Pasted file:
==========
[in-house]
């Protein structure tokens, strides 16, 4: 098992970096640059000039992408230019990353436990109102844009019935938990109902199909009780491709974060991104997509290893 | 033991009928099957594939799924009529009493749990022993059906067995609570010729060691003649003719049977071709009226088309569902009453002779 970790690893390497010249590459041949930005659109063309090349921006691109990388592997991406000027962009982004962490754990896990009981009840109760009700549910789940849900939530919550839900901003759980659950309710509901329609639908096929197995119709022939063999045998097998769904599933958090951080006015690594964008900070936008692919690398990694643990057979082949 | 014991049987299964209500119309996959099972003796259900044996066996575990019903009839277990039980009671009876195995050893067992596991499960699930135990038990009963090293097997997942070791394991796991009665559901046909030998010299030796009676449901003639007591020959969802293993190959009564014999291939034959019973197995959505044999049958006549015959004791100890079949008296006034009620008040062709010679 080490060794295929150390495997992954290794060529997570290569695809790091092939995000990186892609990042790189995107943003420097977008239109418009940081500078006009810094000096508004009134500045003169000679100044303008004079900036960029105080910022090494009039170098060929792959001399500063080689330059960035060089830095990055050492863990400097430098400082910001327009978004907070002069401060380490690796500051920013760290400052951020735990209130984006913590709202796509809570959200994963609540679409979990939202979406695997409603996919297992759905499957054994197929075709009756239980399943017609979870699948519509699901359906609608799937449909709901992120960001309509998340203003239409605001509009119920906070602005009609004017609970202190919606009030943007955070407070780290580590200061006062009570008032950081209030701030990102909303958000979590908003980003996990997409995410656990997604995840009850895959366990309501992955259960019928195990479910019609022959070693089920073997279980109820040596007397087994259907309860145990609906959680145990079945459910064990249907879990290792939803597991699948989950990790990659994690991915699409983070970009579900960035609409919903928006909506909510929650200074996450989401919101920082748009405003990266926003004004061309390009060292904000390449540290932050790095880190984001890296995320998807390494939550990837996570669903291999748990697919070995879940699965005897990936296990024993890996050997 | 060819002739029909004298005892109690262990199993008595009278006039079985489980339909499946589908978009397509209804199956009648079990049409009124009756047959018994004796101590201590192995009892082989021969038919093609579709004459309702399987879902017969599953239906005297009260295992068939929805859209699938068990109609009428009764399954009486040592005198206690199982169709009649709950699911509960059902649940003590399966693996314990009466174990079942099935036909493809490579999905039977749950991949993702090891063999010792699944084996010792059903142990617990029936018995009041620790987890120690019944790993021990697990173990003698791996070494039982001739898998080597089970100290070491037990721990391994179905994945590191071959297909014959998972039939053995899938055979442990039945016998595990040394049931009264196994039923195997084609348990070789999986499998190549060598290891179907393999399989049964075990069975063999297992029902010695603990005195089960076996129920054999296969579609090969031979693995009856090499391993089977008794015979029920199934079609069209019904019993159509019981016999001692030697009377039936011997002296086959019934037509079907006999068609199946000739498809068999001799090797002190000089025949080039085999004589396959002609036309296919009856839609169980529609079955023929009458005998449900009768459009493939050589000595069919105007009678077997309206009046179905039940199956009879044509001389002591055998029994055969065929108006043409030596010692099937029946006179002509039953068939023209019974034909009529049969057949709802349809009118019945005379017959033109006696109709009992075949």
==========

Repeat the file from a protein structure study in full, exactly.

[in-house]
């Protein structure tokens, strides 16, 4: 098992970096640059000039992408230019990353436990109102844009019935938990109902199909009780491709974060991104997509290893 | 033991009928099957594939799924009529009493749990022993059906067995609570010729060691003649003719049977071709009226088309569902009453002779 970790690893390497010249590459041949930005659109063309090349921006691109990388592997991406000027962009982004962490754990896990009981009840109760009700549910789940849900939530919550839900901003759980659950309710509901329609639908096929197995119709022939063999045998097998769904599933958090951080006015690594964008900070936008692919690398990694643990057979082949 | 014991049987299964209500119309996959099972003796259900044996066996575990019903009839277990039980009671009876195995050893067992596991499960699930135990038990009963090293097997997942070791394991796991009665559901046909030998010299030796009676449901003639007591020959969802293993190959009564014999291939034959019973197995959505044999049958006549015959004791100890079949008296006034009620008040062709010679 080490060794295929150390495997992954290794060529997570290569695809790091092939995000990186892609990042790189995107943003420097977008239109418009940081500078006009810094000096508004009134500045003169000679100044303008004079900036960029105080910022090494009039170098060929792959001399500063080689330059960035060089830095990055050492863990400097430098400082910001327009978004907070002069401060380490690796500051920013760290400052951020735990209130984006913590709202796509809570959200994963609540679409979990939202979406695997409603996919297992759905499957054994197929075709009756239980399943017609979870699948519509699901359906609608799937449909709901992120960001309509998340203003239409605001509009119920906070602005009609004017609970202190919606009030943007955070407070780290580590200061006062009570008032950081209030701030990102909303958000979590908003980003996990997409995410656990997604995840009850895959366990309501992955259960019928195990479910019609022959070693089920073997279980109820040596007397087994259907309860145990609906959680145990079945459910064990249907879990290792939803597991699948989950990790990659994690991915699409983070970009579900960035609409919903928006909506909510929650200074996450989401919101920082748009405003990266926003004004061309390009060292904000390449540290932050790095880190984001890296995320998807390494939550990837996570669903291999748990697919070995879940699965005897990936296990024993890996050997 | 060819002739029909004298005892109690262990199993008595009278006039079985489980339909499946589908978009397509209804199956009648079990049409009124009756047959018994004796101590201590192995009892082989021969038919093609579709004459309702399987879902017969599953239906005297009260295992068939929805859209699938068990109609009428009764399954009486040592005198206690199982169709009649709950699911509960059902649940003590399966693996314990009466174990079942099935036909493809490579999905039977749950991949993702090891063999010792699944084996010792059903142990617990029936018995009041620790987890120690019944790993021990697990173990003698791996070494039982001739898998080597089970100290070491037990721990391994179905994945590191071959297909014959998972039939053995899938055979442990039945016998595990040394049931009264196994039923195997084609348990070789999986499998190549060598290891179907393999399989049964075990069975063999297992029902010695603990005195089960076996129920054999296969579609090969031979693995009856090499391993089977008794015979029920199934079609069209019904019993159509019981016999001692030697009377039936011997002296086959019934037509079907006999068609199946000739498809068999001799090797002190000089025949080039085999004589396959002609036309296919009856839609169980529609079955023929009458005998449900009768459009493939050589000595069919105007009678077997309206009046179905039940199956009879044509001389002591055998029994055969065929108006043409030596010692099937029946006179002509039953068939023209019974034909009529049969057949709802349809009118019945005379017959033109006696109709009992075949």